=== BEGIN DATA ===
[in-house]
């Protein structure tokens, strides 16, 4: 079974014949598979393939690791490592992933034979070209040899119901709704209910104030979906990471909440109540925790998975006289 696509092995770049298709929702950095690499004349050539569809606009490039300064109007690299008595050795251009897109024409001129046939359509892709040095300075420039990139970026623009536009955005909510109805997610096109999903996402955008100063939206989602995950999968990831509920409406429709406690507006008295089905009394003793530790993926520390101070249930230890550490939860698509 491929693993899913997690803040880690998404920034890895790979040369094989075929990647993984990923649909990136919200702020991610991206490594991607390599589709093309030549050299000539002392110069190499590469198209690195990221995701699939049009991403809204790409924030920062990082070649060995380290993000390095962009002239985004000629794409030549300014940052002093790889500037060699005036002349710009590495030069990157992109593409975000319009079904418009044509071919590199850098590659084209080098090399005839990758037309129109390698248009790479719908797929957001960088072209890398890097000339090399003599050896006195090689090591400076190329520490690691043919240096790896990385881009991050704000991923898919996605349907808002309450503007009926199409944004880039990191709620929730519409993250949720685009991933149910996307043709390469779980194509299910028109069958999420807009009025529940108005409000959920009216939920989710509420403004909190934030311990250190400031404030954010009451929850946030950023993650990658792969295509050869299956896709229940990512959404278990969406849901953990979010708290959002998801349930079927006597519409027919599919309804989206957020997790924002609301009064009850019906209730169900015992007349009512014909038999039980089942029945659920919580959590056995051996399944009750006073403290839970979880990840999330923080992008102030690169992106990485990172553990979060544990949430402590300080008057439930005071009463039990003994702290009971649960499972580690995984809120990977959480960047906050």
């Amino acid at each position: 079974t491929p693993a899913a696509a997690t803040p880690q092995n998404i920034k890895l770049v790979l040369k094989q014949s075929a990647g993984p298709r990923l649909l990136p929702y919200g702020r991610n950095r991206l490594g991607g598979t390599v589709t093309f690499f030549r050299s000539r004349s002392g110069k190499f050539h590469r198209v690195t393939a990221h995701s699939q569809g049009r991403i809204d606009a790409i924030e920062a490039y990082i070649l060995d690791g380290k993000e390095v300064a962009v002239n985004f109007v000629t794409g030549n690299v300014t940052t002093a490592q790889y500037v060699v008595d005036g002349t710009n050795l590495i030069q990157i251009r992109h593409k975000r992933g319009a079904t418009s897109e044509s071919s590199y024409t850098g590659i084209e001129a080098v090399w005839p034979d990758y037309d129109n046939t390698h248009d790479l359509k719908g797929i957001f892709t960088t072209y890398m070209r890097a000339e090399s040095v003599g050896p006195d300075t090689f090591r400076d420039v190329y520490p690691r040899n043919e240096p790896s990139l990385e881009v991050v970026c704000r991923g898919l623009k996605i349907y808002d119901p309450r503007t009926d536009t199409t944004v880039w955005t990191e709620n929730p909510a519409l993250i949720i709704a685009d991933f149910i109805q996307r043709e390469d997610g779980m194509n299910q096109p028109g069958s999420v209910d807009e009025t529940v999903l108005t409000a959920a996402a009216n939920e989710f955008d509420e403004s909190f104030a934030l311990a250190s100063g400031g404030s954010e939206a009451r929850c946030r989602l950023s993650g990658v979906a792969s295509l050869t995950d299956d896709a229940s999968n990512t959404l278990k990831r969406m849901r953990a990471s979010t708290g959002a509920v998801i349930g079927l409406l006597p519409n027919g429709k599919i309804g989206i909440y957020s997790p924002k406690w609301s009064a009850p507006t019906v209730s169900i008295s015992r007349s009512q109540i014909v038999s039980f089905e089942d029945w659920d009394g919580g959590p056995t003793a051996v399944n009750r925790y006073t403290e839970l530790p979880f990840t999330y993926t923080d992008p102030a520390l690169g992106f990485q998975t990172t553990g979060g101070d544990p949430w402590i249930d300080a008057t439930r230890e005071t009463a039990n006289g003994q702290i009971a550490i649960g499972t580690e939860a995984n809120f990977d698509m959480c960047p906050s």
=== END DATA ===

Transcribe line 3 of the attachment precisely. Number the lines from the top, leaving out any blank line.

């Amino acid at each position: 079974t491929p693993a899913a696509a997690t803040p880690q092995n998404i920034k890895l770049v790979l040369k094989q014949s075929a990647g993984p298709r990923l649909l990136p929702y919200g702020r991610n950095r991206l490594g991607g598979t390599v589709t093309f690499f030549r050299s000539r004349s002392g110069k190499f050539h590469r198209v690195t393939a990221h995701s699939q569809g049009r991403i809204d606009a790409i924030e920062a490039y990082i070649l060995d690791g380290k993000e390095v300064a962009v002239n985004f109007v000629t794409g030549n690299v300014t940052t002093a490592q790889y500037v060699v008595d005036g002349t710009n050795l590495i030069q990157i251009r992109h593409k975000r992933g319009a079904t418009s897109e044509s071919s590199y024409t850098g590659i084209e001129a080098v090399w005839p034979d990758y037309d129109n046939t390698h248009d790479l359509k719908g797929i957001f892709t960088t072209y890398m070209r890097a000339e090399s040095v003599g050896p006195d300075t090689f090591r400076d420039v190329y520490p690691r040899n043919e240096p790896s990139l990385e881009v991050v970026c704000r991923g898919l623009k996605i349907y808002d119901p309450r503007t009926d536009t199409t944004v880039w955005t990191e709620n929730p909510a519409l993250i949720i709704a685009d991933f149910i109805q996307r043709e390469d997610g779980m194509n299910q096109p028109g069958s999420v209910d807009e009025t529940v999903l108005t409000a959920a996402a009216n939920e989710f955008d509420e403004s909190f104030a934030l311990a250190s100063g400031g404030s954010e939206a009451r929850c946030r989602l950023s993650g990658v979906a792969s295509l050869t995950d299956d896709a229940s999968n990512t959404l278990k990831r969406m849901r953990a990471s979010t708290g959002a509920v998801i349930g079927l409406l006597p519409n027919g429709k599919i309804g989206i909440y957020s997790p924002k406690w609301s009064a009850p507006t019906v209730s169900i008295s015992r007349s009512q109540i014909v038999s039980f089905e089942d029945w659920d009394g919580g959590p056995t003793a051996v399944n009750r925790y006073t403290e839970l530790p979880f990840t999330y993926t923080d992008p102030a520390l690169g992106f990485q998975t990172t553990g979060g101070d544990p949430w402590i249930d300080a008057t439930r230890e005071t009463a039990n006289g003994q702290i009971a550490i649960g499972t580690e939860a995984n809120f990977d698509m959480c960047p906050s």